ABSTRACT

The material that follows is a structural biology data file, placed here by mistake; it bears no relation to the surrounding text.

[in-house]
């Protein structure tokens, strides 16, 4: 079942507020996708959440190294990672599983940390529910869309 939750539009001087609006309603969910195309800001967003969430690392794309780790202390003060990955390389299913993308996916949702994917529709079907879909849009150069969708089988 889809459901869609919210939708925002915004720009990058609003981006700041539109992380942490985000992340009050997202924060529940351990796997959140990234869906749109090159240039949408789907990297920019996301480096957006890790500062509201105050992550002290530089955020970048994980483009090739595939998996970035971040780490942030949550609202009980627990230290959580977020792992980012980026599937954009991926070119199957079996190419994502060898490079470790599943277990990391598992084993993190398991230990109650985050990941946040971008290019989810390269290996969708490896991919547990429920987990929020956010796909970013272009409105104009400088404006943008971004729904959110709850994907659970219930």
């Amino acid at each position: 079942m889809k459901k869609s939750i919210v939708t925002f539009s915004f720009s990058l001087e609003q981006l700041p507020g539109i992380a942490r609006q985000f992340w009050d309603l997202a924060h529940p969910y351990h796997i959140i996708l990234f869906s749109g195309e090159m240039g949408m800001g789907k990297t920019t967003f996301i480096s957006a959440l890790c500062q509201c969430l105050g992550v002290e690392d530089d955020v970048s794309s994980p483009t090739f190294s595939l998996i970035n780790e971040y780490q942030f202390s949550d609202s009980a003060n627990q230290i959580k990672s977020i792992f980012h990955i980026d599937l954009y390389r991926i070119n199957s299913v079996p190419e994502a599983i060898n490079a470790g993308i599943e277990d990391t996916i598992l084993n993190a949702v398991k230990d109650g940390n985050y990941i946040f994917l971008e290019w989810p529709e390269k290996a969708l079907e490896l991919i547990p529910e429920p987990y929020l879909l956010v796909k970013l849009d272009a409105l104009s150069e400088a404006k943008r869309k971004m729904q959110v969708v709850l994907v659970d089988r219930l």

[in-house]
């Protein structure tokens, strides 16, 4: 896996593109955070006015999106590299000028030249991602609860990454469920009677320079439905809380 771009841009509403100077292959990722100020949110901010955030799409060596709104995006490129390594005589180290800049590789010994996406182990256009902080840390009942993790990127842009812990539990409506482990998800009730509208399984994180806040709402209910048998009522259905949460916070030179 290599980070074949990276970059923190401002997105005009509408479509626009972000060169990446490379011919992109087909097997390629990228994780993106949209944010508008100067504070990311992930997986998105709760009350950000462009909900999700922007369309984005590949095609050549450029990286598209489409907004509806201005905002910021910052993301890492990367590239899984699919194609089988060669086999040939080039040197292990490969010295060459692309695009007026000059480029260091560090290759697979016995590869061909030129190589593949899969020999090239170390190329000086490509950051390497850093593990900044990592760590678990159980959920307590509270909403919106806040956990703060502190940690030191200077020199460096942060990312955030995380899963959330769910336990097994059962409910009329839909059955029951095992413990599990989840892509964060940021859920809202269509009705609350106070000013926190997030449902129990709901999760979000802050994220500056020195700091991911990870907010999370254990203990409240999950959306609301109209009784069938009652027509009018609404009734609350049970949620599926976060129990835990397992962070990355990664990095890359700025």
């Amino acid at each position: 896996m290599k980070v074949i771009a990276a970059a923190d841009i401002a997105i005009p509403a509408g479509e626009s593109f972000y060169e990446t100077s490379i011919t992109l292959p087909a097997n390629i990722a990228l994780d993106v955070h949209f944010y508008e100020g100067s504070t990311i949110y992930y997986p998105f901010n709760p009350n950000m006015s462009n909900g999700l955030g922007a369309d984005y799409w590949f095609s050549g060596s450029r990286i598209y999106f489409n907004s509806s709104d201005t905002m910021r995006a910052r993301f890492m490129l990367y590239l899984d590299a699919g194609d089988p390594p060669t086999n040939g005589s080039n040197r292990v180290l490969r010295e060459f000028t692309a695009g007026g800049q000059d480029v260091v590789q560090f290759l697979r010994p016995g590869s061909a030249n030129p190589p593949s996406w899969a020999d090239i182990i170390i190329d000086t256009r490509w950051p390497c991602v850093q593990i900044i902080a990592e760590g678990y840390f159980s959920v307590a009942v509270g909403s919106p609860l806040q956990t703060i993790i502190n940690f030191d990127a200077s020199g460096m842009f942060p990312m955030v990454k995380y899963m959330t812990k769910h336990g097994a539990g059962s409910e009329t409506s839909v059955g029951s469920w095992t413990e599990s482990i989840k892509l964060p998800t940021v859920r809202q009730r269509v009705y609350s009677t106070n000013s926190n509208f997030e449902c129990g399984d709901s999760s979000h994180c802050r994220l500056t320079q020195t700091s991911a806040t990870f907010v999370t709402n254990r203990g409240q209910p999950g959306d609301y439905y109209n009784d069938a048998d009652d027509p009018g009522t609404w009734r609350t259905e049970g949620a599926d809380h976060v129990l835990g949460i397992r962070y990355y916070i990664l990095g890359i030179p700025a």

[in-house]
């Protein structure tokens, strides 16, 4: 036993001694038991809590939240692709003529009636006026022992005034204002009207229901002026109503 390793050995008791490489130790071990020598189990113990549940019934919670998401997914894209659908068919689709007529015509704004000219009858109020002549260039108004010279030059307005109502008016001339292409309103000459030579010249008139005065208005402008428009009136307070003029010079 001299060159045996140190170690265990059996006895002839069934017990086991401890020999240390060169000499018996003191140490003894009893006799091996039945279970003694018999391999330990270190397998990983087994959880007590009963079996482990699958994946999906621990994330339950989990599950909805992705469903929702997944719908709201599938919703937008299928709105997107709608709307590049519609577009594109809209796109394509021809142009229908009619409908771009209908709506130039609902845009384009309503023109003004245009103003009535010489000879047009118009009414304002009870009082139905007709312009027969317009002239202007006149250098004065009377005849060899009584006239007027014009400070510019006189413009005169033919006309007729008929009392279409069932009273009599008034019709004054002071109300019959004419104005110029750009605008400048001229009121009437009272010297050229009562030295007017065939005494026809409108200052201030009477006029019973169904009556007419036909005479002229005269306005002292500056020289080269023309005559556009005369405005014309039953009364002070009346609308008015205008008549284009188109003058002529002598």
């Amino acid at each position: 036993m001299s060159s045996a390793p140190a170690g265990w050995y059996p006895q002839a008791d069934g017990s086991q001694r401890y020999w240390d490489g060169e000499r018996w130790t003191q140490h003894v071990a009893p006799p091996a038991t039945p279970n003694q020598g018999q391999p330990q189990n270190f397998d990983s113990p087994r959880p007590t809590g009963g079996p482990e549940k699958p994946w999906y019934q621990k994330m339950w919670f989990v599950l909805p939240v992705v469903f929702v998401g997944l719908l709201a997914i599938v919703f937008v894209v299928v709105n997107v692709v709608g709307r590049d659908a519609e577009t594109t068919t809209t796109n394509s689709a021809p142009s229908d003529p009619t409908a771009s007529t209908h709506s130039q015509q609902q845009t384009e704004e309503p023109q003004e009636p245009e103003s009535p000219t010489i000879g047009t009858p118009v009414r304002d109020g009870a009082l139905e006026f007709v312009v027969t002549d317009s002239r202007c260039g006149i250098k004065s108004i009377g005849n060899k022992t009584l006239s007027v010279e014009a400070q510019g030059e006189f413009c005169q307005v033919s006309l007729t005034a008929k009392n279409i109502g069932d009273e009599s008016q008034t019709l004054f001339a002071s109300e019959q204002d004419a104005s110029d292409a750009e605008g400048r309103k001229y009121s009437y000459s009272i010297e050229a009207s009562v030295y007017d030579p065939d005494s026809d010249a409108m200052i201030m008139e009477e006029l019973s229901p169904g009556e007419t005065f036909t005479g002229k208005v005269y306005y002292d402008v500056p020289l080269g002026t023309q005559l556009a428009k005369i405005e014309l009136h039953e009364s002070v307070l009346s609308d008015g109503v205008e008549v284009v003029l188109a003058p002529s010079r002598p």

Introduction Israel is a parliamentary democracy that has been ruled by multiparty coalition governments since its establishment in 1948. The party system is highly fragmented, and the number of parties winning representation in the Knesset (the Israeli parliament) has never been less than nine. The Knesset’s 120 members are elected through a closed-list proportional representation system in a single nationwide constituency. Israeli society is very heterogeneous, and many socio-political cleavages (national, ethnic, religious, veterans and immigrants) are refl ected in the party system, resulting in a slew of parties that represent different political sub-cultures (Kimmerling 1999). Despite this, until 2006 all governments were headed by only two parties, separately, or, in some instances, jointly: the centre-left Labour Party and the centre-right Likud. That year, a new party, Kadima – founded just months before by Prime Minister Ariel Sharon (Likud) and other politicians from Likud, Labour and other parties – swept into power and led the government until 2009.